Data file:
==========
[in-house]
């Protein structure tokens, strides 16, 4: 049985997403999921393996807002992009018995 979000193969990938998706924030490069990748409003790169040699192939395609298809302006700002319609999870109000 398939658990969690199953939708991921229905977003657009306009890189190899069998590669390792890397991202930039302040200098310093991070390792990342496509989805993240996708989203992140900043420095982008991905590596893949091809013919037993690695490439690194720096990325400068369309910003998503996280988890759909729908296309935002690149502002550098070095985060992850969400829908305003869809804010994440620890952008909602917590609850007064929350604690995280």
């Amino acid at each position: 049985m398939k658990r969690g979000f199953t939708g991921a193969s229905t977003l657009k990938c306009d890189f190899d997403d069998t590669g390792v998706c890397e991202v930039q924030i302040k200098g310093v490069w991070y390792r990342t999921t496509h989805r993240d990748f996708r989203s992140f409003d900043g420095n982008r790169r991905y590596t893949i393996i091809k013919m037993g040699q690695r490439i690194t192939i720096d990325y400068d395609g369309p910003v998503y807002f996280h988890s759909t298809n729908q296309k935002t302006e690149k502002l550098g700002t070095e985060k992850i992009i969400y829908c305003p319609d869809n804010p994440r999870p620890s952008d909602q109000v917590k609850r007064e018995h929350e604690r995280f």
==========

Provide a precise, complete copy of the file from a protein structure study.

[in-house]
């Protein structure tokens, strides 16, 4: 049985997403999921393996807002992009018995 979000193969990938998706924030490069990748409003790169040699192939395609298809302006700002319609999870109000 398939658990969690199953939708991921229905977003657009306009890189190899069998590669390792890397991202930039302040200098310093991070390792990342496509989805993240996708989203992140900043420095982008991905590596893949091809013919037993690695490439690194720096990325400068369309910003998503996280988890759909729908296309935002690149502002550098070095985060992850969400829908305003869809804010994440620890952008909602917590609850007064929350604690995280």
């Amino acid at each position: 049985m398939k658990r969690g979000f199953t939708g991921a193969s229905t977003l657009k990938c306009d890189f190899d997403d069998t590669g390792v998706c890397e991202v930039q924030i302040k200098g310093v490069w991070y390792r990342t999921t496509h989805r993240d990748f996708r989203s992140f409003d900043g420095n982008r790169r991905y590596t893949i393996i091809k013919m037993g040699q690695r490439i690194t192939i720096d990325y400068d395609g369309p910003v998503y807002f996280h988890s759909t298809n729908q296309k935002t302006e690149k502002l550098g700002t070095e985060k992850i992009i969400y829908c305003p319609d869809n804010p994440r999870p620890s952008d909602q109000v917590k609850r007064e018995h929350e604690r995280f």